Risk is a big part of football. Players take risks every time they stretch for a ball, managers take risks every time they sign a player and owners do the same whenever they commit money to their club.
So, what potentially damaging decisions have a big enough potential upside to make them worthwhile this summer, both for players as individuals and for clubs?
Here's a look at some of the riskier decisions that should be taken during the fast approaching summer break.
Carlos Tevez may well have put Manchester City through hell this season, but that does not change the fact that he is a very, very good player.
The Argentine striker looks set to leave the Etihad Stadium this summer, despite his recent return to the squad, and his disciplinary problems could well put teams off buying the striker.
However, someone needs to take a risk on Tevez. He is a proven goal scorer at the top level of football and is fantastic on the ball. Tevez is more than just a goal scorer; he's not afraid to work back and he is more than capable of providing assists.
Tevez attracted interest from AC Milan, Inter Milan and PSG in January, but wage demands and City's asking price derailed the moves.
There is a real chance that signing Tevez could backfire. However, a mixture of understanding and discipline from a determined manager might just make the risk pay off.
The second Manchester City striker who could be waving goodbye to Eastlands is Italian Mario Balotelli.
Still, Balotelli can change a game with his ever-potent combination of power and speed. A record this season of 13 goals in 22 Premier League games is not something to be taken lightly.
Signing Balotelli would be a gamble, but it could be worth it, as there is a chance that he will mature. He can do some truly wonderful things on the pitch.
AC and Inter Milan are both reported to be interested in bringing Balotelli back to Italy, where he might find a bit more maturity.
Alessandro Del Piero's contract is up at the end of this season and he seems to have given up on getting another deal with the club he has been with since 1993.
At 37, Del Piero is not a long-term acquisition, especially for top-level clubs. However, he is perfectly capable of providing good backup for a team like Arsenal, who he has been linked to recently, for a couple of seasons.
Considering he's free, Del Piero might not seem like much of a risk, but he won't come cheap in terms of wages.
An MLS side or two might be interested in the veteran Italian, but he would take up a vital international slot and would use up a large chunk of the wage budget—something a bit risky considering Del Piero's age and the fact that he has started just three Serie A games this season.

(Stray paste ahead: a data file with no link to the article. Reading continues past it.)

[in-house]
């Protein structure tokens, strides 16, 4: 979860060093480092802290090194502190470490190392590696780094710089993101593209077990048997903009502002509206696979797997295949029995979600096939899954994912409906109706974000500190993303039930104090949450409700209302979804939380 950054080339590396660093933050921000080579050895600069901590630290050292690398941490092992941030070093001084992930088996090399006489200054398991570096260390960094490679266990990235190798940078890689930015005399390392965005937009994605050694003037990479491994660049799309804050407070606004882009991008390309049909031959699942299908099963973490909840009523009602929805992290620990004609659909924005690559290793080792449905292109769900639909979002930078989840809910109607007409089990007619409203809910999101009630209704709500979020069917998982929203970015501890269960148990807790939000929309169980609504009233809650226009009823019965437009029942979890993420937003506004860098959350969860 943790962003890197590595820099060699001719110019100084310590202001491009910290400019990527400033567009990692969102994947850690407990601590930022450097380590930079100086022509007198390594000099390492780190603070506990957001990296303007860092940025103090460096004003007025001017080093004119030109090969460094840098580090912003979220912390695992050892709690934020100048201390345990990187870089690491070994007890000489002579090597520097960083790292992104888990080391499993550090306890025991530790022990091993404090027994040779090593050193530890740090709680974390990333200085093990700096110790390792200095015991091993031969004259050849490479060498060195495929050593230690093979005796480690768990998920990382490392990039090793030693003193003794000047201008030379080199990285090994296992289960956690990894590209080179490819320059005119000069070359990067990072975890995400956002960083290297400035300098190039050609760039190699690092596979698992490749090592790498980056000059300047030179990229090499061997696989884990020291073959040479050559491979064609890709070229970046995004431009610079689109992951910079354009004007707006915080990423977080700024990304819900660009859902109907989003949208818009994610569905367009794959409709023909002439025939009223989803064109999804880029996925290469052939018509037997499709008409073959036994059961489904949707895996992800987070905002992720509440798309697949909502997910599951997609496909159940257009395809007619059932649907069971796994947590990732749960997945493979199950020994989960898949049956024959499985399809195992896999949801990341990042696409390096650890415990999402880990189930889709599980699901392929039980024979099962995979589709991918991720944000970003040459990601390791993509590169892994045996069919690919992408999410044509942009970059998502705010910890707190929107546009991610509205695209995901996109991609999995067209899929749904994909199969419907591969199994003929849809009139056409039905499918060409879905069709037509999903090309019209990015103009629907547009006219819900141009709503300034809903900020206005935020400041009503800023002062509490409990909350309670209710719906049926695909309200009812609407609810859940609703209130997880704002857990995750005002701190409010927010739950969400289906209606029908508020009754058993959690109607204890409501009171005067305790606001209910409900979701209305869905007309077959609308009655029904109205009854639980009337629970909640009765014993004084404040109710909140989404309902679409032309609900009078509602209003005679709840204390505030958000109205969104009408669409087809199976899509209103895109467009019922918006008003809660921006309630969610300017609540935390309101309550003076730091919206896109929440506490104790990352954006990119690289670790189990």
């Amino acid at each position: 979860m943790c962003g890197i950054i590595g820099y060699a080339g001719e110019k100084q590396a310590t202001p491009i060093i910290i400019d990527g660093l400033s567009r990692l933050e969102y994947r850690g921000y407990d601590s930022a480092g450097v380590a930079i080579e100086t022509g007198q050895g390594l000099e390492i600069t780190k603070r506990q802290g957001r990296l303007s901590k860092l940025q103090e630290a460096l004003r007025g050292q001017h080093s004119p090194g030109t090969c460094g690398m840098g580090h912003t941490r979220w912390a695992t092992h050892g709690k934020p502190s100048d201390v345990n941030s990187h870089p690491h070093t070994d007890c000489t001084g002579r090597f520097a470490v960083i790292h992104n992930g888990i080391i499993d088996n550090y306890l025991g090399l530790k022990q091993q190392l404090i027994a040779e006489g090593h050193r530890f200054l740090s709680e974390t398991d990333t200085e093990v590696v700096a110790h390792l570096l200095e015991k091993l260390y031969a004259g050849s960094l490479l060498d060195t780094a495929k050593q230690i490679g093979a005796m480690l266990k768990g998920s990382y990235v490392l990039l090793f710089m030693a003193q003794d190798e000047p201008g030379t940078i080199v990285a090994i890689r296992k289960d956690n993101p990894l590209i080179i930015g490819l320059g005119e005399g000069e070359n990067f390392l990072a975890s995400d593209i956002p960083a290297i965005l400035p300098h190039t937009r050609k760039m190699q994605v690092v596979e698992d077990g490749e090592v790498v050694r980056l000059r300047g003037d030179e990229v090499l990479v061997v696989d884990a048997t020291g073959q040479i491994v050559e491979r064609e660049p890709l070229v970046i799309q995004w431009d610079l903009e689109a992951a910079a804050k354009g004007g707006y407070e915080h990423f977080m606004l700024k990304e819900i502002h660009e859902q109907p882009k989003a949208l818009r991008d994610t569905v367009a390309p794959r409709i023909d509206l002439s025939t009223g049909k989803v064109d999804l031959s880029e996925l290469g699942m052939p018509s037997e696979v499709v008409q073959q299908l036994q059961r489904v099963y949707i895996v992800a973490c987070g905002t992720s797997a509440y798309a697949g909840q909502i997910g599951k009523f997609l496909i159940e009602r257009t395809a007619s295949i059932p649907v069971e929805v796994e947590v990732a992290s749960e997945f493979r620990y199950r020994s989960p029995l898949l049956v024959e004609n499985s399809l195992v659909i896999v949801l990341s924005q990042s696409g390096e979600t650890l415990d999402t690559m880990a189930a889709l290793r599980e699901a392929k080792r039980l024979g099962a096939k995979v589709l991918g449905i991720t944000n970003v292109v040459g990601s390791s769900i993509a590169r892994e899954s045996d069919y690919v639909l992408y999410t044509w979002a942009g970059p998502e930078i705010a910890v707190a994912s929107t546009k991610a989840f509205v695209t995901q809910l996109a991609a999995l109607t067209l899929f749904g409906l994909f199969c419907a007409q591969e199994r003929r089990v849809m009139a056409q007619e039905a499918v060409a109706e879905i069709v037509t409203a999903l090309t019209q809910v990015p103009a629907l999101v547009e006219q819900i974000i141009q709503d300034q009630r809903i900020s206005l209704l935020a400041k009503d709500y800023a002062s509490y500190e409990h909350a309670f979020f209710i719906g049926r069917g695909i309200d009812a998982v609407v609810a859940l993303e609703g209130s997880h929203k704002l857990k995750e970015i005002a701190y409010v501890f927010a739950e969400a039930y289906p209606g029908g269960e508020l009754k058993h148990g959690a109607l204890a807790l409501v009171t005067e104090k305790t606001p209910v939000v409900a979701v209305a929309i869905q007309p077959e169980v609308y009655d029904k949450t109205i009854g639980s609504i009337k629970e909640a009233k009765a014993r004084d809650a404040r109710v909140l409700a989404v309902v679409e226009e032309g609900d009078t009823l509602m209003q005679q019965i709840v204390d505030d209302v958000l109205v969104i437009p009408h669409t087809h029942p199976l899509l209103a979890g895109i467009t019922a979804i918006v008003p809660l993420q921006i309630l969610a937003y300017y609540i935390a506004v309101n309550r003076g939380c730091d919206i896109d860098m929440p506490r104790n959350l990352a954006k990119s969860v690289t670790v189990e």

However, there is no denying that Del Piero still has a touch of class about him, and his 206 league goals for Juve have left him with more experience than just about anyone else. He would certainly be a risk, but by no means a stupid one.
Interim Chelsea boss Roberto Di Matteo is doing a good job for Chelsea at the moment. He has engineered a dramatic turnaround in fortunes for the Southwest London club.
They now find themselves in a Champions League semifinal against Barcelona, an FA Cup semifinal and are still in the hunt for a Champions League spot next season.
Furthermore, he has overseen something of a turnaround in the fortunes of striker Fernando Torres. The £50 million acquisition scored twice in the FA Cup against Leicester, and grabbed himself another against Aston Villa.
David Luiz is also playing a lot better—as this article points out. The Brazilian has always been excellent going forward, but he seems to have improved in terms of discipline since Di Matteo has taken over.
There are still crunch games against Arsenal and Tottenham to be played, which will no doubt play a role in whether or not Di Matteo gets the job full-time, but even if Chelsea don't make the top four, Chelsea should still give the Italian the job.
Yes, he lacks managerial experience and that didn't work out so well with Andre Villas-Boas, but Di Matteo knows the club and is popular with the players. What's more, there's no need to shell out compensation as they had to with AVB.
There is clearly a risk that Di Matteo would crack under the pressure of a title challenge, as managers have done in the past, given the fact that he has never been in charge of a top-level title challenge.
However, with a bit of rebuilding over the summer, Di Matteo could well get the job done for Chelsea, assuming Roman Abramovich is prepared to take the risk.
Robin van Persie is pretty high on several clubs' "Most Wanted" lists, if reports are to be believed.